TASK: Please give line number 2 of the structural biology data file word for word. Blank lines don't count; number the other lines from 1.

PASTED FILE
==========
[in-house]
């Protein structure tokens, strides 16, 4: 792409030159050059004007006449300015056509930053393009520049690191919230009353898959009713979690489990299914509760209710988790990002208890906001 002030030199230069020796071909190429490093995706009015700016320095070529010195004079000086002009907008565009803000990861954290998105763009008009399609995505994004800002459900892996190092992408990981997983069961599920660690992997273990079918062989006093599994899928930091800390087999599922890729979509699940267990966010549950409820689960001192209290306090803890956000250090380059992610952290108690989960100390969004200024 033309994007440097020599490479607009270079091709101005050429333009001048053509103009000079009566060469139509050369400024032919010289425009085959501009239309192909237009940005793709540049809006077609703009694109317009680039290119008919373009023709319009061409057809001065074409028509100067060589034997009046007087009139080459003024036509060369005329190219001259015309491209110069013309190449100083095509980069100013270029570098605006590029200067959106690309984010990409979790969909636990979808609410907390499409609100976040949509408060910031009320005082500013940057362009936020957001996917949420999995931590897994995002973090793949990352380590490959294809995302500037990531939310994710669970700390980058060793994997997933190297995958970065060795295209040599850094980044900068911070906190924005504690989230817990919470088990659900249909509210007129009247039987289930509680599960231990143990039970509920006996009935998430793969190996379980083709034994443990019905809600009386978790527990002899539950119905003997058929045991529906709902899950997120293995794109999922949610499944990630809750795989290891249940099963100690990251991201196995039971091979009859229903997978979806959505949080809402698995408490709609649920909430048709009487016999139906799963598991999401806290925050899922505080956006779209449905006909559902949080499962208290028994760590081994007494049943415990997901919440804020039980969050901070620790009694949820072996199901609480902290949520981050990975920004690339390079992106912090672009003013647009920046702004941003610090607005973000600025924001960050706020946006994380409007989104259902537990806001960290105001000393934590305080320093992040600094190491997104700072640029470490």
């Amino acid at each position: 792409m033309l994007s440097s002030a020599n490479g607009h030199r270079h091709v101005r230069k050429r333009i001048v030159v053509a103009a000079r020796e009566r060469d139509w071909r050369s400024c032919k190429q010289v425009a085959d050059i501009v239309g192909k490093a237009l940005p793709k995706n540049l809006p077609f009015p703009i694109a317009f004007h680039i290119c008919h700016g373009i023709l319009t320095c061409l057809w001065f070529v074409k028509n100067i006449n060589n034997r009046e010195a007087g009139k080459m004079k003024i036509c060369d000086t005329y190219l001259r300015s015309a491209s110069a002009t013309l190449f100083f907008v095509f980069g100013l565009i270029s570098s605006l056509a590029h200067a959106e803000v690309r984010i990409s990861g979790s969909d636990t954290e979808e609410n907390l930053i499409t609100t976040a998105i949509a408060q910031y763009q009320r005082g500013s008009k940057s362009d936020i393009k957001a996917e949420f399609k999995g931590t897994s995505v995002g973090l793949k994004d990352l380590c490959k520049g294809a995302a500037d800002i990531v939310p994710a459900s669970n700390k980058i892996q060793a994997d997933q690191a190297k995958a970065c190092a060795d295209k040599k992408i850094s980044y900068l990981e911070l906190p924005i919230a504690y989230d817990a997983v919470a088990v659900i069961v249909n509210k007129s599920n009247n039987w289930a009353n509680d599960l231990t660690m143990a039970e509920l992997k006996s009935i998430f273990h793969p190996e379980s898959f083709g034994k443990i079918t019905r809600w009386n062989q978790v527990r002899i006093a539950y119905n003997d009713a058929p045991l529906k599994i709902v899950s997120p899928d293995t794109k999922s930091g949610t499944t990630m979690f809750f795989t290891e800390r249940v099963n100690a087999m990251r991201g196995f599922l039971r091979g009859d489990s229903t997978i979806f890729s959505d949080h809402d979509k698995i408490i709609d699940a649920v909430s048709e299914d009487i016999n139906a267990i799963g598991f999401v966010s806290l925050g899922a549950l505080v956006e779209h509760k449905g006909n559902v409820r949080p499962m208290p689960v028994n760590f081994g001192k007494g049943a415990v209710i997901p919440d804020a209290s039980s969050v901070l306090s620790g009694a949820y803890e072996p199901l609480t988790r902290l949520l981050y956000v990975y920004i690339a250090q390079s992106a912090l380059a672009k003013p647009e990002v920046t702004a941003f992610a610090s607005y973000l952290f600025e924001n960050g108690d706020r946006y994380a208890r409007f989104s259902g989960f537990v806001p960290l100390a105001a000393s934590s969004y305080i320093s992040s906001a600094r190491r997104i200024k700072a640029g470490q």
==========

């Protein structure tokens, strides 16, 4: 792409030159050059004007006449300015056509930053393009520049690191919230009353898959009713979690489990299914509760209710988790990002208890906001 002030030199230069020796071909190429490093995706009015700016320095070529010195004079000086002009907008565009803000990861954290998105763009008009399609995505994004800002459900892996190092992408990981997983069961599920660690992997273990079918062989006093599994899928930091800390087999599922890729979509699940267990966010549950409820689960001192209290306090803890956000250090380059992610952290108690989960100390969004200024 033309994007440097020599490479607009270079091709101005050429333009001048053509103009000079009566060469139509050369400024032919010289425009085959501009239309192909237009940005793709540049809006077609703009694109317009680039290119008919373009023709319009061409057809001065074409028509100067060589034997009046007087009139080459003024036509060369005329190219001259015309491209110069013309190449100083095509980069100013270029570098605006590029200067959106690309984010990409979790969909636990979808609410907390499409609100976040949509408060910031009320005082500013940057362009936020957001996917949420999995931590897994995002973090793949990352380590490959294809995302500037990531939310994710669970700390980058060793994997997933190297995958970065060795295209040599850094980044900068911070906190924005504690989230817990919470088990659900249909509210007129009247039987289930509680599960231990143990039970509920006996009935998430793969190996379980083709034994443990019905809600009386978790527990002899539950119905003997058929045991529906709902899950997120293995794109999922949610499944990630809750795989290891249940099963100690990251991201196995039971091979009859229903997978979806959505949080809402698995408490709609649920909430048709009487016999139906799963598991999401806290925050899922505080956006779209449905006909559902949080499962208290028994760590081994007494049943415990997901919440804020039980969050901070620790009694949820072996199901609480902290949520981050990975920004690339390079992106912090672009003013647009920046702004941003610090607005973000600025924001960050706020946006994380409007989104259902537990806001960290105001000393934590305080320093992040600094190491997104700072640029470490």